AEPhi...s Return to Jewish Identity Spurs De-pledgings, De-affiliations
By Marie Thibault
Seven of the eight new members of Alpha Epsilon Phi sorority have de-pledged, and five members have also de-affiliated, according to an Alpha Epsilon Phi sister who requested to remain anonymous. AEPhi’s Vice-President of Operations Emily D. Slutsky ’07 declined to confirm these numbers, saying “AEPhi has a different game plan than the other four sororities, so numbers mean absolutely nothing to us.”
Slutsky presented the plan to what she termed “return to AEPhi’s national identity” in a letter read at a chapter meeting in February. She described the letter as a reflection of the need for AEPhi as a chapter to promote the values of the national Jewish sorority.
A woman who de-pledged and also wished to remain anonymous said she did so because AEPhi’s new identity does not support what she and her fellow new members believe. “The Jewish identity is taking priority before diversity. This conflicts with what we believe in so this is the best decision,” she said of her decision to de-pledge.
Lauren E. Oldja ’08, who de-affiliated, said she did so because “the identity of the chapter has changed. AEPhi is not what I thought it was, and it is not what I told Potential New Members (PNM) it was. In the same way that I probably would not have joined a Hispanic or Black sorority, I probably would not have joined a Jewish sorority.” She said that AEPhi is now actively recruiting Jewish women.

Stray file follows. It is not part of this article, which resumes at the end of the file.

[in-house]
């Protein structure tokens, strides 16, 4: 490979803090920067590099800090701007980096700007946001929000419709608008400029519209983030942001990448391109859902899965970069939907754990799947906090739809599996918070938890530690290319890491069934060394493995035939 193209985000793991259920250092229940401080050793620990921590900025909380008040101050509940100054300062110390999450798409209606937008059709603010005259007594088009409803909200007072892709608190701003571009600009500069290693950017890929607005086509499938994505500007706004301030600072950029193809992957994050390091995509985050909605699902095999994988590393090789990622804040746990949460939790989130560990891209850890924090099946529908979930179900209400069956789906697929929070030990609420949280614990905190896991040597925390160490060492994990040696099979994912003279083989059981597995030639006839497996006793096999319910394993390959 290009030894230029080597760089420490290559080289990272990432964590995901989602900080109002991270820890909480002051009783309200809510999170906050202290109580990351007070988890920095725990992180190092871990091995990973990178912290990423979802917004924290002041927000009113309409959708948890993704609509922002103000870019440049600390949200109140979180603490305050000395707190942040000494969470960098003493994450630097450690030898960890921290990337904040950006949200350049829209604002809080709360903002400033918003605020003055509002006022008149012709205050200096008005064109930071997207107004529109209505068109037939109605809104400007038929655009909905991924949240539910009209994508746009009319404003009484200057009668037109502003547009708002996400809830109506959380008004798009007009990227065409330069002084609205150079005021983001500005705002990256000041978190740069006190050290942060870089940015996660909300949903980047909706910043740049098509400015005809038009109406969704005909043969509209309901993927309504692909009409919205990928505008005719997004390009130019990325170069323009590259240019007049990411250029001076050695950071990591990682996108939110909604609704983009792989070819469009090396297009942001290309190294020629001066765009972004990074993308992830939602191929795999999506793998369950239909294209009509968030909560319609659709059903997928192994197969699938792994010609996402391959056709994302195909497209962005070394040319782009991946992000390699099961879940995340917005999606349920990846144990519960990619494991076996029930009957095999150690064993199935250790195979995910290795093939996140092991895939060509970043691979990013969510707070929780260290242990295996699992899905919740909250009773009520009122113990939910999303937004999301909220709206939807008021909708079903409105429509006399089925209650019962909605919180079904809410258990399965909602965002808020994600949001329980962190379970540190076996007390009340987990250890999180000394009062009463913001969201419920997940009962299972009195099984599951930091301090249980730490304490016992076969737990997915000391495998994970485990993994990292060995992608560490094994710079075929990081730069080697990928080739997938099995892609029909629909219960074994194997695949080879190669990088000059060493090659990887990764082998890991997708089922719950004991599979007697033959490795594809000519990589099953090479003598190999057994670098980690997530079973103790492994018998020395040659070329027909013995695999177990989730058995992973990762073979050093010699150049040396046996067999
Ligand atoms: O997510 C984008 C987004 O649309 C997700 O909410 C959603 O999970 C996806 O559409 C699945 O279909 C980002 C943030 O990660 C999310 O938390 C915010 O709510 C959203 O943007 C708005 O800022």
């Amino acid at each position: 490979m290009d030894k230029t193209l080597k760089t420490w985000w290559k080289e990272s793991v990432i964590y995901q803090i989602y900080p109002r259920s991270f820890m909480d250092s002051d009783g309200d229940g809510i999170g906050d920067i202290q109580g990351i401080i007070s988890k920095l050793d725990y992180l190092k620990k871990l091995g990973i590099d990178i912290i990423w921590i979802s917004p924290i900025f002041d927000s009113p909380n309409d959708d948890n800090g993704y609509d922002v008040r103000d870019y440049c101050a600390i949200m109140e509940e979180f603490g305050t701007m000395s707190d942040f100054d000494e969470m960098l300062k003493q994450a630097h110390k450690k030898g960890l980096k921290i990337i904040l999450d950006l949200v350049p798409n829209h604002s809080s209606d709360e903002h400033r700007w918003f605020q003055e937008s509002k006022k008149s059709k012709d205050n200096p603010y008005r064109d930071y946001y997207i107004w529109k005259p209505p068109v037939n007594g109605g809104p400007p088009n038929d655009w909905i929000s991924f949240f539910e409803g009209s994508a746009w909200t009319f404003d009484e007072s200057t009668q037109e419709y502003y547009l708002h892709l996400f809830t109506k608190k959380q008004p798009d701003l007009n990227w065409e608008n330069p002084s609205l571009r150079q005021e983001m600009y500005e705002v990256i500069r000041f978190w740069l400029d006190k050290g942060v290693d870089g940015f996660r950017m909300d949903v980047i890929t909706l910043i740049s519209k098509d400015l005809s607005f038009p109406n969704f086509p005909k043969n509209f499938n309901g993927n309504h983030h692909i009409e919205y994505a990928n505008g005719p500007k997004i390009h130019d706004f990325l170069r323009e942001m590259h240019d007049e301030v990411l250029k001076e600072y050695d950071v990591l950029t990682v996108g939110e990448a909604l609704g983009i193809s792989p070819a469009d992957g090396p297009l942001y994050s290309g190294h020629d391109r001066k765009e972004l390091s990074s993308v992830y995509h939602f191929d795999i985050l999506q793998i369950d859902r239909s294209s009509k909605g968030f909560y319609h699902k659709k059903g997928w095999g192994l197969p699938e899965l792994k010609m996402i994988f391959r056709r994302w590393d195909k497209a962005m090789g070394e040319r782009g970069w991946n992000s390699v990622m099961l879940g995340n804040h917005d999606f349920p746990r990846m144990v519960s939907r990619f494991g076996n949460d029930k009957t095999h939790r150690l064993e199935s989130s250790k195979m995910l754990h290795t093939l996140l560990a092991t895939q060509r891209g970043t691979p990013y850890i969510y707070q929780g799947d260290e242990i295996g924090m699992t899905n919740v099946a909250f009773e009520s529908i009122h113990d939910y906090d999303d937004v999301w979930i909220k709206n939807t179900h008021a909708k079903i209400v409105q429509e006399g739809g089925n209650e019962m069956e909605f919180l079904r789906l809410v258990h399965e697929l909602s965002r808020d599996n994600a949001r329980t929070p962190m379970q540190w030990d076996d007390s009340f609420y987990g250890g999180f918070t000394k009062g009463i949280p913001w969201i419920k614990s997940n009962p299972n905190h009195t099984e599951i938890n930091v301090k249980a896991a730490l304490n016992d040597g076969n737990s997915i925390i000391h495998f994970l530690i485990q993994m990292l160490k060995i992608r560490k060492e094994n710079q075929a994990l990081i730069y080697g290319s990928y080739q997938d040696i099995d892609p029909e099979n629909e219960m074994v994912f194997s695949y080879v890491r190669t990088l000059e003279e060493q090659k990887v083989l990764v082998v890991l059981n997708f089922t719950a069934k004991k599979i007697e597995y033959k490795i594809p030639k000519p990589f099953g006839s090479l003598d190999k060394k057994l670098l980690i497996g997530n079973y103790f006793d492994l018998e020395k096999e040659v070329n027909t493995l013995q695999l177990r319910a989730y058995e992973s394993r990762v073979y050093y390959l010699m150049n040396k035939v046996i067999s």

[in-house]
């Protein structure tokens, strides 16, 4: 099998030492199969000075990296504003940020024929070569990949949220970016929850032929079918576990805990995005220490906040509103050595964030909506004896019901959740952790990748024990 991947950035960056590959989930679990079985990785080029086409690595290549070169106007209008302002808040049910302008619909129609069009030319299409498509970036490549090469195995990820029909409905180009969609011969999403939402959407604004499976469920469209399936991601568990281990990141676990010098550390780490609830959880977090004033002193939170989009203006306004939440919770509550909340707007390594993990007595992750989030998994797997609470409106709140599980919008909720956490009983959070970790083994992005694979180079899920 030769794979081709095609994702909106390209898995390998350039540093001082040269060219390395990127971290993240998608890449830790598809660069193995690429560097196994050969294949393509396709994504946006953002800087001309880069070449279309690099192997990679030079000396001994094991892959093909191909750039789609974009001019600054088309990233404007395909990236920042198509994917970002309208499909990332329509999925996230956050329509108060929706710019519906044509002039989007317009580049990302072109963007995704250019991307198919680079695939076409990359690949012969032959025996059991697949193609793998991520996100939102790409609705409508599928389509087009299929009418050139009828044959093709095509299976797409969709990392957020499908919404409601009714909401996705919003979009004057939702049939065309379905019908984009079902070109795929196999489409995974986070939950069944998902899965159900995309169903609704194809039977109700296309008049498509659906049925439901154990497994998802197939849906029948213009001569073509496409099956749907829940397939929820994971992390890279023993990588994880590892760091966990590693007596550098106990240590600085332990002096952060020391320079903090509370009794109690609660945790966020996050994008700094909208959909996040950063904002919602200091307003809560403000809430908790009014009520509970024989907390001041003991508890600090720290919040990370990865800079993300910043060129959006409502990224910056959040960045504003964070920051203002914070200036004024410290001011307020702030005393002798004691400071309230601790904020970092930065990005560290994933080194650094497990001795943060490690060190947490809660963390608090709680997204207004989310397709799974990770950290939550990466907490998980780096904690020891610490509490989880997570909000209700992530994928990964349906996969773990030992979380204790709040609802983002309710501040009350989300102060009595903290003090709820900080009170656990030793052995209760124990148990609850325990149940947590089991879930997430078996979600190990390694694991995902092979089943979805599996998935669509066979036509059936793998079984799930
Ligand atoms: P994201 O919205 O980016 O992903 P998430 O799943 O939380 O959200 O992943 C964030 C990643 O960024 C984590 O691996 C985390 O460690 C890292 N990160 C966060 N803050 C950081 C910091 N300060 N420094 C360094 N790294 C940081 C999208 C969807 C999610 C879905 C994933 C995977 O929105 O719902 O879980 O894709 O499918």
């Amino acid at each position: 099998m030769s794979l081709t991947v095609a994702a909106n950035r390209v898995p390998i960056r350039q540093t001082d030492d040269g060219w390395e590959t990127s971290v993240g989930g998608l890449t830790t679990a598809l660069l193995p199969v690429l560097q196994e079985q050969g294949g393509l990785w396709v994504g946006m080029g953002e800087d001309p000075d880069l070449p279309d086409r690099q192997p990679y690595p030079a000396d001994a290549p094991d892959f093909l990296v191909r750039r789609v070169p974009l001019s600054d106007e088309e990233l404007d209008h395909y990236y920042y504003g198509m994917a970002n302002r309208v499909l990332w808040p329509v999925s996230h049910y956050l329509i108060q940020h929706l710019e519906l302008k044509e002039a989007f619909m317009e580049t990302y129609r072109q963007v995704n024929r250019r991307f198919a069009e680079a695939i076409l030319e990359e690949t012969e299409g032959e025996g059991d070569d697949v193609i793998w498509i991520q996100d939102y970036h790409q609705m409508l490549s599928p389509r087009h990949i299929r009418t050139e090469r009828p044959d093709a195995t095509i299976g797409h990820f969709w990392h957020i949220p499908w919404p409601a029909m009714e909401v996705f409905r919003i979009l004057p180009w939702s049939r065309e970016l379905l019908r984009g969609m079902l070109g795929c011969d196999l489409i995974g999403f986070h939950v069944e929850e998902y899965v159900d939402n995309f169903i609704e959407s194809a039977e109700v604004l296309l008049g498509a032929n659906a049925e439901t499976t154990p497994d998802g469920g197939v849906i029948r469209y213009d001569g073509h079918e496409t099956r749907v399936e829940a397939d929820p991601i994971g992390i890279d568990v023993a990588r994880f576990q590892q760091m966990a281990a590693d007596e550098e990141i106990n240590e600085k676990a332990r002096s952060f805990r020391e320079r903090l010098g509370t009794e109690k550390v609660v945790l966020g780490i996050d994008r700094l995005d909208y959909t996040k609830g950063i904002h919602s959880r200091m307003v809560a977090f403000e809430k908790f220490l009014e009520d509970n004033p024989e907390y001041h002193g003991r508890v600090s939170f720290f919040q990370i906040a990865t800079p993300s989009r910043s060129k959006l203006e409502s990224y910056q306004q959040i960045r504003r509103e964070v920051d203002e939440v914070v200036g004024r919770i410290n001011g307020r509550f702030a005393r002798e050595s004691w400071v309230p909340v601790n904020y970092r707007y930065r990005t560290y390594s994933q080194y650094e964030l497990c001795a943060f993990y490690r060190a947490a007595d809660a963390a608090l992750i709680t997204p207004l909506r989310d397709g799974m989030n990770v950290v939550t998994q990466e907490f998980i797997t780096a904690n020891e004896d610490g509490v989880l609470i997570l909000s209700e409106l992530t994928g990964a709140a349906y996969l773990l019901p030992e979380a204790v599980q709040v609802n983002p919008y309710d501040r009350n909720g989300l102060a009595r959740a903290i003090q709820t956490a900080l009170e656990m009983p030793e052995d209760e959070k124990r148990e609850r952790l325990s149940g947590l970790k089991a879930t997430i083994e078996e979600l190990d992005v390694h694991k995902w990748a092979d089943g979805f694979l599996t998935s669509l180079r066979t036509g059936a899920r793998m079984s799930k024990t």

Slutsky said that the purpose of AEPhi is to have a home for everyone who wants to respect and understand the Jewish religion. “It is not a religious organization at all,” she said.
Both Vice-President of Recruitment Elizabeth Katcoff ’08 and Slutsky said they are not alarmed by the recent depledgings because they have been able to recruit another new member class. They declined to give any numbers. When asked how many of the most recent prospective new members are Jewish, Katcoff said that “we aren’t very concerned about percentages.” The anonymous sister said that all of the most recent new members are Jewish except for one.
The anonymous sister said that seven of AEPhi’s 22 sisters are Jewish. Both Slutsky and Katcoff declined to confirm this statistic.
Katcoff, who was recently named vice-president of recruitment after this year’s formal recruitment, said “it’s our fault not that they [the new members] depledged, but the fact that they were new members to begin with,” because AEPhi’s Jewish identity was not promoted during formal recruitment.